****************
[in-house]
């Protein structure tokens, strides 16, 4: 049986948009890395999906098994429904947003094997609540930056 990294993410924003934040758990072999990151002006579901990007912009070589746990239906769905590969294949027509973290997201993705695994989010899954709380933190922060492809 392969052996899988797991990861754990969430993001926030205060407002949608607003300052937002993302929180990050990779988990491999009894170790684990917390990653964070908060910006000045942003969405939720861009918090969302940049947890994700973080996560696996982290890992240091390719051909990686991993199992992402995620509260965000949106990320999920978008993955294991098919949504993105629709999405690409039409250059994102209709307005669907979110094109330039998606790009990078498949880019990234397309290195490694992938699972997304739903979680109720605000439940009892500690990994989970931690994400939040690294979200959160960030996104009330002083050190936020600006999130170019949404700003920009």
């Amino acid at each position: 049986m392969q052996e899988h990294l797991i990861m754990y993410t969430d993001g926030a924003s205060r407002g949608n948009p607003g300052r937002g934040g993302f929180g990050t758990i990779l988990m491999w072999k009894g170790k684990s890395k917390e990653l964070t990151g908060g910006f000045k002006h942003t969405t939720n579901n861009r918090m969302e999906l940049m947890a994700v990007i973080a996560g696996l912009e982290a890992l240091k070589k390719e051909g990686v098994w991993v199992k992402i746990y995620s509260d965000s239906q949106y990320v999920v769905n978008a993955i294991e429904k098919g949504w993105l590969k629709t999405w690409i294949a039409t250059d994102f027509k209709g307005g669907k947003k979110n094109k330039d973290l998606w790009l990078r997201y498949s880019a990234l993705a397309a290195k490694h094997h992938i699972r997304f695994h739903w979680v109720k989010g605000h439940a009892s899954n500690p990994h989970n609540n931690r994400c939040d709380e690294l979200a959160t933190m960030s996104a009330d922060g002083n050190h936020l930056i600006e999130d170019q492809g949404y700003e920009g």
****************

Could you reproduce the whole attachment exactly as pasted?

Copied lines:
[in-house]
């Protein structure tokens, strides 16, 4: 049986948009890395999906098994429904947003094997609540930056 990294993410924003934040758990072999990151002006579901990007912009070589746990239906769905590969294949027509973290997201993705695994989010899954709380933190922060492809 392969052996899988797991990861754990969430993001926030205060407002949608607003300052937002993302929180990050990779988990491999009894170790684990917390990653964070908060910006000045942003969405939720861009918090969302940049947890994700973080996560696996982290890992240091390719051909990686991993199992992402995620509260965000949106990320999920978008993955294991098919949504993105629709999405690409039409250059994102209709307005669907979110094109330039998606790009990078498949880019990234397309290195490694992938699972997304739903979680109720605000439940009892500690990994989970931690994400939040690294979200959160960030996104009330002083050190936020600006999130170019949404700003920009």
């Amino acid at each position: 049986m392969q052996e899988h990294l797991i990861m754990y993410t969430d993001g926030a924003s205060r407002g949608n948009p607003g300052r937002g934040g993302f929180g990050t758990i990779l988990m491999w072999k009894g170790k684990s890395k917390e990653l964070t990151g908060g910006f000045k002006h942003t969405t939720n579901n861009r918090m969302e999906l940049m947890a994700v990007i973080a996560g696996l912009e982290a890992l240091k070589k390719e051909g990686v098994w991993v199992k992402i746990y995620s509260d965000s239906q949106y990320v999920v769905n978008a993955i294991e429904k098919g949504w993105l590969k629709t999405w690409i294949a039409t250059d994102f027509k209709g307005g669907k947003k979110n094109k330039d973290l998606w790009l990078r997201y498949s880019a990234l993705a397309a290195k490694h094997h992938i699972r997304f695994h739903w979680v109720k989010g605000h439940a009892s899954n500690p990994h989970n609540n931690r994400c939040d709380e690294l979200a959160t933190m960030s996104a009330d922060g002083n050190h936020l930056i600006e999130d170019q492809g949404y700003e920009g």